Out-of-state baseball recruits rise
In recent years, Loyola's baseball team has seen a sharp increase in the number of student athletes coming from outside of Louisiana.
In this season's recruitment class, Wolf Pack baseball brought in five first-year players from out of state, including one of the first international students in the history of the baseball program.
The first-year players brought in this year were part of the first group of players second-year head coach Doug Faust was able to recruit.
"We really didn't get to do a lot of recruiting last season," Faust, who took over the team in late September of 2012, said.
Faust was able to increase the number of out-of-state players from the roster he inherited last year, but he said he doesn't put too much emphasis on getting players from outside of Louisiana.
"We just try to find the best players that are the best fit for Loyola," he said. "If we find a guy, no matter where he lives, we really don't take that into consideration."
In 2010, Loyola baseball had three players from out of state. Loyola finished second to last in-conference that season. On opening day of the 2014 season, the school had 11 of its 34 players come from out of state. These numbers put Loyola close to the average in comparison with the other teams in their conference.
Faust did acknowledge however that there is a certain level of pressure that comes from being located in an area with other competitive college baseball programs.
"There's so many good baseball programs in Louisiana, not just New Orleans," he said. "There are so many Division I teams, there's a lot of options. You've got to find the guy that wants to play baseball but really values the education he can receive at Loyola."
Faust continued by pointing out that not every high school player in Louisiana is able to play for a high profile Division I school.
"It makes it more difficult, obviously it does. Kids want to play Division I sometimes," he said, "Every kid in the state grows up wanting play for LSU, we've got to find the kid who grew up wanting to attend Loyola University."
While leaving the area to find talent is difficult because of budget constraints, Faust said that there are other ways to look at high school players from a range of locations without having to travel too far.
"I work showcases throughout the south, where I can see hundreds of players in a weekend," he said.
Faust explained that showcases allow high school students to go through workouts and drills so scouts and coaches from around the area can evaluate them.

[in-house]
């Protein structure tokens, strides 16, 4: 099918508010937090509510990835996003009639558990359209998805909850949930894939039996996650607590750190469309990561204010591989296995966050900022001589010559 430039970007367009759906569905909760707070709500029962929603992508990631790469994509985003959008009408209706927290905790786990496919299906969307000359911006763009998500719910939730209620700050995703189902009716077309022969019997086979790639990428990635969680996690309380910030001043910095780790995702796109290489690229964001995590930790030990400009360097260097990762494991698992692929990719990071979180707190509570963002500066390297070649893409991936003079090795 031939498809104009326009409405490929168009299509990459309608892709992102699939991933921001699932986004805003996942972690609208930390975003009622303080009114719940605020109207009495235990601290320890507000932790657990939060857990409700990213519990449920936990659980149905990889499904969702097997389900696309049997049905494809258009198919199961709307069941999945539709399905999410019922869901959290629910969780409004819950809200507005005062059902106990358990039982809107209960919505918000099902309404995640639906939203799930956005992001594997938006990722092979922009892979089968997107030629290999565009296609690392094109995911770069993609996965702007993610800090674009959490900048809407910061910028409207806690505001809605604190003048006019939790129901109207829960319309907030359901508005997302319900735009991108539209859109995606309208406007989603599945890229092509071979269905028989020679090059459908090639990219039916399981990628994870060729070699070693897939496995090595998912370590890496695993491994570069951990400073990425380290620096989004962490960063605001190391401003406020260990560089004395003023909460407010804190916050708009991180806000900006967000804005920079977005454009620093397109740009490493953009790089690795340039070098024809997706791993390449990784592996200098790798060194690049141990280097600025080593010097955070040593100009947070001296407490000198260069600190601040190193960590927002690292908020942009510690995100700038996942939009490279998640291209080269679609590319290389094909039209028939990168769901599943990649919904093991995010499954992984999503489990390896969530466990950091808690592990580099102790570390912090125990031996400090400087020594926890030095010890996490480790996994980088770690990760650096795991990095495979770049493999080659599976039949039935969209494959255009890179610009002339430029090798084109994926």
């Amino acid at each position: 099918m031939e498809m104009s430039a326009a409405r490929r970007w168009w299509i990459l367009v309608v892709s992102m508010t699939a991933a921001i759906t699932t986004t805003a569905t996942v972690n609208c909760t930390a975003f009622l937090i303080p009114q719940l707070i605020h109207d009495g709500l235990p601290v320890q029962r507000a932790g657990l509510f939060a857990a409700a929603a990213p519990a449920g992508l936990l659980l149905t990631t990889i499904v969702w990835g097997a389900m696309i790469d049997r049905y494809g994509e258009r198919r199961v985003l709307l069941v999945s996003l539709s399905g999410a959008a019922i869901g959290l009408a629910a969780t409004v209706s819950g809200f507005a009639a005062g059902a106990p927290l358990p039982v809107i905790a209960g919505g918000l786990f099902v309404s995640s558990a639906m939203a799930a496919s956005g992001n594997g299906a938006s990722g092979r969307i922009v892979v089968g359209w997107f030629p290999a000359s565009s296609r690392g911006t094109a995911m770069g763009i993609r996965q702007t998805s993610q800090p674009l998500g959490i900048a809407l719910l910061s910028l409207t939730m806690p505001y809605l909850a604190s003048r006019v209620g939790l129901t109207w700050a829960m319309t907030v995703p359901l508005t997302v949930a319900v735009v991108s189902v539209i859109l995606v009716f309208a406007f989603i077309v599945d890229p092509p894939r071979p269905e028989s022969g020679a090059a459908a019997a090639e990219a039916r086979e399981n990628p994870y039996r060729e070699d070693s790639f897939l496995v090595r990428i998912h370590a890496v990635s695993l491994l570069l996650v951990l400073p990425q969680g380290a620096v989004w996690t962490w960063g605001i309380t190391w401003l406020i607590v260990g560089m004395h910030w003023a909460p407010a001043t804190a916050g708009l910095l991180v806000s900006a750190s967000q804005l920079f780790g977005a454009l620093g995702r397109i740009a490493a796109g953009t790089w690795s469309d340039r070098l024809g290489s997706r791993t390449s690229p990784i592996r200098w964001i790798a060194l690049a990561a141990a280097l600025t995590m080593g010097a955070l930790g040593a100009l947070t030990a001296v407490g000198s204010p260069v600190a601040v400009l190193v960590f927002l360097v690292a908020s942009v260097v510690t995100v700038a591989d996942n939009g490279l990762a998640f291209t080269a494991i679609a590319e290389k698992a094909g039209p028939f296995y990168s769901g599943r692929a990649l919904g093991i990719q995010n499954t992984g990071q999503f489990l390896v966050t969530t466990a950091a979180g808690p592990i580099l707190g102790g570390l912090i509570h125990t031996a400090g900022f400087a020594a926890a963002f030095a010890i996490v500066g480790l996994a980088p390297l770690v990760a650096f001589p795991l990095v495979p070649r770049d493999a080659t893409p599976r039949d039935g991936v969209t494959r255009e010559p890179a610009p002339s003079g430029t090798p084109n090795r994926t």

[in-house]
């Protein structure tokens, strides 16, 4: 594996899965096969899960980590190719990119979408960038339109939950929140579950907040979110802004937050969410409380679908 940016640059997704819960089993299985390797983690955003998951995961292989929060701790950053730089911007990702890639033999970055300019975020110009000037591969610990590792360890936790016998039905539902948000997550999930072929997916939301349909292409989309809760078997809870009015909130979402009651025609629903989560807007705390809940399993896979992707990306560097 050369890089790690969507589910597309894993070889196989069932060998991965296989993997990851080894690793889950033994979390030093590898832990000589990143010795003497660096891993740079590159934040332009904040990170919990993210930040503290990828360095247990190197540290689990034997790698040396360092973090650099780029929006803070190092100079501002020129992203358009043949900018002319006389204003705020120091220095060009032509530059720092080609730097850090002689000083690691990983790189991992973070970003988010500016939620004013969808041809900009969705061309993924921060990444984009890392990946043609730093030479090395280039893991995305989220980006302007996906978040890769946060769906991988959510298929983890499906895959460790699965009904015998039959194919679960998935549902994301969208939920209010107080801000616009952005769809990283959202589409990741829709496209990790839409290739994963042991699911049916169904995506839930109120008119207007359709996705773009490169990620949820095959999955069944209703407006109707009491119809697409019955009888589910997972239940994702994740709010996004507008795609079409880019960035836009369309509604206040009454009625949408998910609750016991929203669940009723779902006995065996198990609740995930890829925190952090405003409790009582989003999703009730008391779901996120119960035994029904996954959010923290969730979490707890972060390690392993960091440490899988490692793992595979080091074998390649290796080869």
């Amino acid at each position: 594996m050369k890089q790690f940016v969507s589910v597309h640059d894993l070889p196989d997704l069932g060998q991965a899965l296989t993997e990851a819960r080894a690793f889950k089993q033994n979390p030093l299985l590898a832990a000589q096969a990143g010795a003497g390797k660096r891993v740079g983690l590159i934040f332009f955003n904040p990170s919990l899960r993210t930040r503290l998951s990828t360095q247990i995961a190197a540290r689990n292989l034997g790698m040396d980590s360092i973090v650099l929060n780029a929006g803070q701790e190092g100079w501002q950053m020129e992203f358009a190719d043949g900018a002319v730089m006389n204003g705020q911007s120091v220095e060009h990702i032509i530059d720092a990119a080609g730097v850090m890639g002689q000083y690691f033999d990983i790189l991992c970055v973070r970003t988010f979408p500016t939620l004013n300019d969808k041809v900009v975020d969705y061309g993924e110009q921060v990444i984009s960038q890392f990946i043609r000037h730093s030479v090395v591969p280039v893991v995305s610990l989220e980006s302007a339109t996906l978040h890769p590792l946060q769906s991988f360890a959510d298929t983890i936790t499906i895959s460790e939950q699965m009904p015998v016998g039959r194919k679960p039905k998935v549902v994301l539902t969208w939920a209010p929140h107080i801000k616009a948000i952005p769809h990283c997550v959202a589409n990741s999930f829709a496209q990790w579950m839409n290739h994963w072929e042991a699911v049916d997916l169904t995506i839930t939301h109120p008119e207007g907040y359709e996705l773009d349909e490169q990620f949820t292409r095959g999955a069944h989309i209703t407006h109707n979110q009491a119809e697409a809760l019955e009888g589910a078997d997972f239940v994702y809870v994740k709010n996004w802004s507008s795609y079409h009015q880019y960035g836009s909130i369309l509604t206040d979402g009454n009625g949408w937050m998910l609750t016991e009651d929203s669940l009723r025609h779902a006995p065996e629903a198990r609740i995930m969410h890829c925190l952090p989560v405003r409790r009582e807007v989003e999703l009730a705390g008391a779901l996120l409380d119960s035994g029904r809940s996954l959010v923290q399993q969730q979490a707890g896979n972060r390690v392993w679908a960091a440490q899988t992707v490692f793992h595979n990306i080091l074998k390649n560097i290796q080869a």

"All these high school juniors and seniors want to showcase their skills in front of college coaches. It gives you a chance to, without having to watch hundreds of games. It's a long day but you can see a lot of talented kids," Faust said.
Faust has brought in not only out-of-state freshmen for the 2014 season, but also a few transfer students from junior colleges.
Derek Whitfield, a management sophomore from Biloxi, MS, said that he expects to be spending a lot of time at first base this season, and while he had other schools to choose from, he felt that Loyola was the right choice after a conversation with Faust.
"He told me the position was open," Whitfield said, "The first basemen last year was a senior so he told me I compete for the starting job right away."
General studies business freshman and outfielder Alex Lorenzo said he had the option of going to a junior college for baseball but decided to attend Loyola because of its academics.
"The junior college was going to pay for books and all that stuff," he said. "But I looked up the academic side of it and it wasn't as good as Loyola. Academics are a huge part of what I want to do here."
Lorenzo, from Miami, Fla., said that in addition to adjusting to playing baseball at the college level he also had to adjust to the culture of New Orleans.
"Growing up in Miami, you get accustomed to speaking Spanish, and coming here was hard to adjust. The adaptation took about one week and then I was ready to go," Lorenzo said.
Prior to his adjustment to a new city and new level of competition, Lorenzo said that a former Loyola player who Lorenzo had played with in high school helped him out.
"When I was a junior in high school one of the seniors [from Loyola's baseball team], Mike Inglesia, was on the team. He got recruited by Loyola and he helped me and Coach Faust get in contact with each other and that's how he started recruiting me," Lorenzo said.
Faust said that it is common practice to rely on connections when trying to find information on players who may be potential recruiting targets. Faust and other members of the coaching staff will sometimes call the high school coaches of a player to get additional information that may not show up in high light tape or on the state sheet.
This sort of communication also helped the baseball program get one of the few international students in program history when they brought on general studies business freshman Luis Angiuzola.
Faust said that he found out about Angiuzola when he emailed Faust asking if he could earn a spot on the team.
"His parents called, he was interested in the school, he was a good student and was interested in coming to Loyola," he said. "He's a really good player who just fell into our lap, basically"
Faust realizes that there was an element of luck involved in his acquisition of a player from Panama but he said tries to create an environment on his teams that catches the attention of anyone who may consider playing baseball for Loyola.
"We try to create a competitive atmosphere, a fun experience to play baseball in," he said. "When guys come watch us practice that's one thing they really see."
Hasani Grayson may be reached at email@example.com
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